That's physicians, the health professionals who actually know things, as opposed to the Stepford Nurses who surround Michaels in the photo.
By now, Michaels is an old hand at talking to the public about his health problems. After his emergency appendectomy, which happened while he was on tour with Poison in April 2010, he posted blog entries to let fans know how he was doing. At one point, he could not resist raising the "hot nurse" issue.
Obviously this reinforces the naughty nurse image, and the media was happy to play up that angle, as coverage of the blog post showed. And while the People photo may not have been Michaels's idea, the blog post almost surely was. Of course, the final sentence, like other parts of the post, do suggest that Michaels was at least somewhat aware that the people taking care of him were doing more than looking "hot." But being "amazing and wonderful" is the kind of vague praise that does nothing for nursing, because it allows people to continue to believe that there's nothing substantive about the profession, it's just about having a big heart and being (ideally) "hot." However, the nursing crisis did not happen because people forgot that nurses were "wonderful." We urge Mr. Michaels to consider whether he really needs to keep reinforcing these damaging stereotypes of the people who are keeping him alive during his visits to the hospital.
Mr. Michaels had another operation, on his heart in late January, and he appears to have emerged in good health. We would love to hear him give credit to the nursing professionals who expertly monitored his condition, prevented deadly complications, and taught him how to recover--not because they were "hot," or even "wonderful," but because they had advanced health training and skills.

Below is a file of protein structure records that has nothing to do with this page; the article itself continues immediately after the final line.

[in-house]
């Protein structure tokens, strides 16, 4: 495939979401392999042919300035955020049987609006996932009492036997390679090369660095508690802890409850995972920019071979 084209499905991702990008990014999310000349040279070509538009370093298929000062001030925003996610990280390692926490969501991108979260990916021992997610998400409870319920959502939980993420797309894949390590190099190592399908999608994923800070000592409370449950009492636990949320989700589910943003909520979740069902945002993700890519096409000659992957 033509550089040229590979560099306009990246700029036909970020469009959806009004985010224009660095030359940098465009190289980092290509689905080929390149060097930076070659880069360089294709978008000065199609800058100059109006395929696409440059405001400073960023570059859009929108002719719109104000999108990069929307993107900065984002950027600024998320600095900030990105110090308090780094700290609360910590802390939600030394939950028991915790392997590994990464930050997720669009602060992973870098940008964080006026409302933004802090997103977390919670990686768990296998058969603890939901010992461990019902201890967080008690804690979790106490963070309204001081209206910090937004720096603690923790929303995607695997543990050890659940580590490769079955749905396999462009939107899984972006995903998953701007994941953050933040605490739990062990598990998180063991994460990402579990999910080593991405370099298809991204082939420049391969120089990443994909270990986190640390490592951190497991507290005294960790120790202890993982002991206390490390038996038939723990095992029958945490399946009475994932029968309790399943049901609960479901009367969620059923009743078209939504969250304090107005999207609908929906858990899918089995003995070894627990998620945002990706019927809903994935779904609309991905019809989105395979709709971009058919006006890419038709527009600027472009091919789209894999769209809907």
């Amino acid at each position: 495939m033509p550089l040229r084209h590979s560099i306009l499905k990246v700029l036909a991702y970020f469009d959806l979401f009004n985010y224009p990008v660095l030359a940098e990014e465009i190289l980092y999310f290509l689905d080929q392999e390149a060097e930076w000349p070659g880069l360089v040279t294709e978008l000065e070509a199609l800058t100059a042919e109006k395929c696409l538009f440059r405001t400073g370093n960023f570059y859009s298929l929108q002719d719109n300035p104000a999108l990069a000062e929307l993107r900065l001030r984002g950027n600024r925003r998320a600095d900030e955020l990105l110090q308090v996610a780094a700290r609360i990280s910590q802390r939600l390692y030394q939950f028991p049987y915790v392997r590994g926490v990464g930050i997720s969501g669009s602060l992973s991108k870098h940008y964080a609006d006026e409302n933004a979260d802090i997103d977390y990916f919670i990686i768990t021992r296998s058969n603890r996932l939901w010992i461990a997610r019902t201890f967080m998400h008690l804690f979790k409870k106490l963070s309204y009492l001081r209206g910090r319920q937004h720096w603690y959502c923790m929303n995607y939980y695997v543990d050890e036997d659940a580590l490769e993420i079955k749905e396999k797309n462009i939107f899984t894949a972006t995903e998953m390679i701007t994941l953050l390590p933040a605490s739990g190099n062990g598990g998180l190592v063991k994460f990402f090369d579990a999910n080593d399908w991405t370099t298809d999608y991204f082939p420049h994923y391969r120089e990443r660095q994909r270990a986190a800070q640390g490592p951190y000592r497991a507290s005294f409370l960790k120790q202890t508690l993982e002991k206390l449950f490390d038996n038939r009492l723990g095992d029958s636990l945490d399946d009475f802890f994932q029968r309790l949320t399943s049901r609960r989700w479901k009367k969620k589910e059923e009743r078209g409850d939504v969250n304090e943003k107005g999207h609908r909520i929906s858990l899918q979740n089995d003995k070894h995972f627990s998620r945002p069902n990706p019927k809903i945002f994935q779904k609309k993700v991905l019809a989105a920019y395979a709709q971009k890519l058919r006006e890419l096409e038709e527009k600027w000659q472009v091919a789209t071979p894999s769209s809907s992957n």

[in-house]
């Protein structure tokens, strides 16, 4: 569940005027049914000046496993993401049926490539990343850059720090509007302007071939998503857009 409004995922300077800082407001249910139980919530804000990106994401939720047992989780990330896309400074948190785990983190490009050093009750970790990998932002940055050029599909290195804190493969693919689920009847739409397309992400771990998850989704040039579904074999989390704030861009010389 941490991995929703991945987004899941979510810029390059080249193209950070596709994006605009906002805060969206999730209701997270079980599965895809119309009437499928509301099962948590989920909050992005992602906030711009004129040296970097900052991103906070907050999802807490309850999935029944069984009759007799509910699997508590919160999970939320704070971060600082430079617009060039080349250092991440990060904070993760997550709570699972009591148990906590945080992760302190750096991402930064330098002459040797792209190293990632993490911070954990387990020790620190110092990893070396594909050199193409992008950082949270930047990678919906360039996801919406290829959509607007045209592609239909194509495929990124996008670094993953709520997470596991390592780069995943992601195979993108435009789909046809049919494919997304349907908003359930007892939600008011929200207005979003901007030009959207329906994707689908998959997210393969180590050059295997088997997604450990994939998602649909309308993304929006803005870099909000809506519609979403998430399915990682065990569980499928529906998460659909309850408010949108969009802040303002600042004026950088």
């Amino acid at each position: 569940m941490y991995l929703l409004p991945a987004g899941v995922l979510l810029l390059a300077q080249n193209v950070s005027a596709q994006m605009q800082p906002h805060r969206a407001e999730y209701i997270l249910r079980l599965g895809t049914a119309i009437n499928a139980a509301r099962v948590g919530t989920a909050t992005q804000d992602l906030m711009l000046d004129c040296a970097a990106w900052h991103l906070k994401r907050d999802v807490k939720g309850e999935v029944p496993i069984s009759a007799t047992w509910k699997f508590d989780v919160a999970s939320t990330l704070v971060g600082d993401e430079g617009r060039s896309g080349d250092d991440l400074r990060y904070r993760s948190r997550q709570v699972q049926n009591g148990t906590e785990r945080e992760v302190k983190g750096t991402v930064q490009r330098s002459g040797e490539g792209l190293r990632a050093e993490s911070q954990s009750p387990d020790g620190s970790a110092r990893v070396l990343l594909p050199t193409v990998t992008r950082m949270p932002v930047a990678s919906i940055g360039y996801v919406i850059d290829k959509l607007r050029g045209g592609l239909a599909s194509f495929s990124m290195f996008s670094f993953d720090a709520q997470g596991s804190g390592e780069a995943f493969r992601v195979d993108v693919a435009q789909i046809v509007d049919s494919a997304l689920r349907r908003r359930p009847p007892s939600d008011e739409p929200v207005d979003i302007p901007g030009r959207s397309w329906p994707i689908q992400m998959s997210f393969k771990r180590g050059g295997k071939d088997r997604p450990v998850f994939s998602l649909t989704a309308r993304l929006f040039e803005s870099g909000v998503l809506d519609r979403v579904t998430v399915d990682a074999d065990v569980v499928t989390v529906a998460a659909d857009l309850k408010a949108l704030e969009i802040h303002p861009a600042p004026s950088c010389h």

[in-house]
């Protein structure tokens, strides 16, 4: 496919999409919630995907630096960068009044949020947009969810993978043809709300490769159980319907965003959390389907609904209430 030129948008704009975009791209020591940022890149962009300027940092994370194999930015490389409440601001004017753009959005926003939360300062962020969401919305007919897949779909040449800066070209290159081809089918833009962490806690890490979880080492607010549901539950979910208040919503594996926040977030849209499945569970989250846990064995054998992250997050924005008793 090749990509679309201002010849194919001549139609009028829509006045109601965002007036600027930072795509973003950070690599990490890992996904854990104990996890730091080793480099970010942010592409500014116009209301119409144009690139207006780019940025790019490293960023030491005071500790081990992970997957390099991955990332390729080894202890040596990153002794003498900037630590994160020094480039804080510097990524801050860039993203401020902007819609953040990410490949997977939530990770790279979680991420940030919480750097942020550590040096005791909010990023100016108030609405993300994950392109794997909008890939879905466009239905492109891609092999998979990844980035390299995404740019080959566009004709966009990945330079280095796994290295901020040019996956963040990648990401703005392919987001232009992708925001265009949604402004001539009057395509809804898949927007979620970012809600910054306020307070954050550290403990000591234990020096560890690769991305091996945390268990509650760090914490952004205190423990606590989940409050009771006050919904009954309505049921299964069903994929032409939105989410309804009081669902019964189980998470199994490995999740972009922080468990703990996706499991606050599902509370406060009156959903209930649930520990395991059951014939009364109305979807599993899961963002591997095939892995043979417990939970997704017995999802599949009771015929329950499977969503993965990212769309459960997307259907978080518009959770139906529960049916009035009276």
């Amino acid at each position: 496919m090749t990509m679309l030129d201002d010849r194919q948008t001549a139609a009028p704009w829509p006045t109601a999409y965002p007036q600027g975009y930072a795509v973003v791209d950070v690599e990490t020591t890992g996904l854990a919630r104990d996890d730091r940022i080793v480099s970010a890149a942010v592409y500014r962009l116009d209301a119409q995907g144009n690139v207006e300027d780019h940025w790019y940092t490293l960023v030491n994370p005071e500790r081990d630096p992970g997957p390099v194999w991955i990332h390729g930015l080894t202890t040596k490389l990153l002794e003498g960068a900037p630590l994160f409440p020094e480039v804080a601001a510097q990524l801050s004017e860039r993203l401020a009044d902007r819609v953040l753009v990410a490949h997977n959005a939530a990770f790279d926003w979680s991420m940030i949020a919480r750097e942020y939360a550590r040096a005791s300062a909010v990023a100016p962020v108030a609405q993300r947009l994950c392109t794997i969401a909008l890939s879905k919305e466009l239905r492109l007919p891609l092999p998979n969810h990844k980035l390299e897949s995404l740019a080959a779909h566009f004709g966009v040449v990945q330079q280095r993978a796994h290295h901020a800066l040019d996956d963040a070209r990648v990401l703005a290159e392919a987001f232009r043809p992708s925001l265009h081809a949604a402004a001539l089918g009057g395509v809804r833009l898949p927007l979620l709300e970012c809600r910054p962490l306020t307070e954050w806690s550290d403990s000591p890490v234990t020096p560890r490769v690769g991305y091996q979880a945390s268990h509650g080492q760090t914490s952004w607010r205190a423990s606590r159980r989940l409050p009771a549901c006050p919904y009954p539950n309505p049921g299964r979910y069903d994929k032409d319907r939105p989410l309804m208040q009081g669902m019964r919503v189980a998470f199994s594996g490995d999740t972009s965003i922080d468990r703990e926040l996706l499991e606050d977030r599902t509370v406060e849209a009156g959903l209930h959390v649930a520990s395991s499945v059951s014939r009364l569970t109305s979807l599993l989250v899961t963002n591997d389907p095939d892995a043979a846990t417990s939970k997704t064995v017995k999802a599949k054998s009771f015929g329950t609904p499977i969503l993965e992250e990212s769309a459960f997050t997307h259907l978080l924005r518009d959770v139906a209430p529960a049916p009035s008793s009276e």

We hold People magazine to a higher standard. We know it's devoted to celebrities, but we don't think it's too much to ask that the magazine avoid trashing serious professions by gratuitously relying on damaging stereotypes. The Michaels photo did not need to include "nurses" at all. If those responsible for the photo wanted a health care theme, they could have showed Michaels with some of the people who actually took care of him, or showed him by himself with some relevant health care objects or graphics; there are many possibilities. We suppose the naughty nurses were the most obvious image to use to highlight the heavy metal star's health issues, particularly since Michaels' first big foray into reality TV was Rock of Love (2007-2009), the VH1 show in which a large group of women who looked a lot like these models competed to be Michaels's girfriend. Maybe the photo creators figured that since nurses are kinda sexually interested in any male patient, imagine how hot they must be for Bret!
The photo idea may have been easy, but it doesn't seem consistent with the "trusted" image of People publisher Time Inc., the largest magazine media company in the United States, or with its parent company Time Warner, a global media and entertainment leader that plainly takes pride in the many ethics, diversity, and image awards it has received, including its designation by Ethisphere as one of the "world's most ethical companies" for 2010. Perhaps Time Warner can demonstrate its commitment to community values by refraining from exploiting images that undermine nursing at a time when the profession remains in the midst of a global crisis driven in large part by poor public understanding of the true value of what nurse do, which leads decision-makers to underfund their clinical practice, education, residencies, and research.
We contacted Jack Griffin, then the CEO of Time Inc., and as a result, we received a call from People editor Larry Hackett. We explained the problems with the naughty nurse image, and Hackett apologized and promised that People will not use such images while he is there. The magazine published Truth director Sandy Summers's letter (above) explaining why such images are harmful in the Mailbag section of today's issue. We have also given People some ideas about real nurses whose work it may wish to cover. If you have any suggestions about that, please send them to us, and we will collect them and present them to the magazine. Thank you!